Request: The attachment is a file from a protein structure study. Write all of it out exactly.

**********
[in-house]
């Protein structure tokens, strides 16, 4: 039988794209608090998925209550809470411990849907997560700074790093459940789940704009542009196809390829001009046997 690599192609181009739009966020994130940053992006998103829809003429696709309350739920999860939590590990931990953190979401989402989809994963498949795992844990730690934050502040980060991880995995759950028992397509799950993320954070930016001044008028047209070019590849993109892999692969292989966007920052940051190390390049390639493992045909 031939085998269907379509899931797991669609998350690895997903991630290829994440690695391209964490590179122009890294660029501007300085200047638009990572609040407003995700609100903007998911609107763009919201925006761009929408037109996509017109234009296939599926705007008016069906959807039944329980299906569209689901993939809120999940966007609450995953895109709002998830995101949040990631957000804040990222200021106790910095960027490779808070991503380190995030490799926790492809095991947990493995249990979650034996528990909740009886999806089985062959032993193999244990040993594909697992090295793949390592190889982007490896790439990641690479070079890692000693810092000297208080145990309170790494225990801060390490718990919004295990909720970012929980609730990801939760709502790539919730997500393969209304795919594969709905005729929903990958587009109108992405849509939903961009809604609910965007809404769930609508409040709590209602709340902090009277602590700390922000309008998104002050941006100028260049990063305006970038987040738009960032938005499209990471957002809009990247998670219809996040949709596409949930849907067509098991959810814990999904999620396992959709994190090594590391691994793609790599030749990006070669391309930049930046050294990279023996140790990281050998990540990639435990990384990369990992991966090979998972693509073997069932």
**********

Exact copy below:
[in-house]
């Protein structure tokens, strides 16, 4: 039988794209608090998925209550809470411990849907997560700074790093459940789940704009542009196809390829001009046997 690599192609181009739009966020994130940053992006998103829809003429696709309350739920999860939590590990931990953190979401989402989809994963498949795992844990730690934050502040980060991880995995759950028992397509799950993320954070930016001044008028047209070019590849993109892999692969292989966007920052940051190390390049390639493992045909 031939085998269907379509899931797991669609998350690895997903991630290829994440690695391209964490590179122009890294660029501007300085200047638009990572609040407003995700609100903007998911609107763009919201925006761009929408037109996509017109234009296939599926705007008016069906959807039944329980299906569209689901993939809120999940966007609450995953895109709002998830995101949040990631957000804040990222200021106790910095960027490779808070991503380190995030490799926790492809095991947990493995249990979650034996528990909740009886999806089985062959032993193999244990040993594909697992090295793949390592190889982007490896790439990641690479070079890692000693810092000297208080145990309170790494225990801060390490718990919004295990909720970012929980609730990801939760709502790539919730997500393969209304795919594969709905005729929903990958587009109108992405849509939903961009809604609910965007809404769930609508409040709590209602709340902090009277602590700390922000309008998104002050941006100028260049990063305006970038987040738009960032938005499209990471957002809009990247998670219809996040949709596409949930849907067509098991959810814990999904999620396992959709994190090594590391691994793609790599030749990006070669391309930049930046050294990279023996140790990281050998990540990639435990990384990369990992991966090979998972693509073997069932």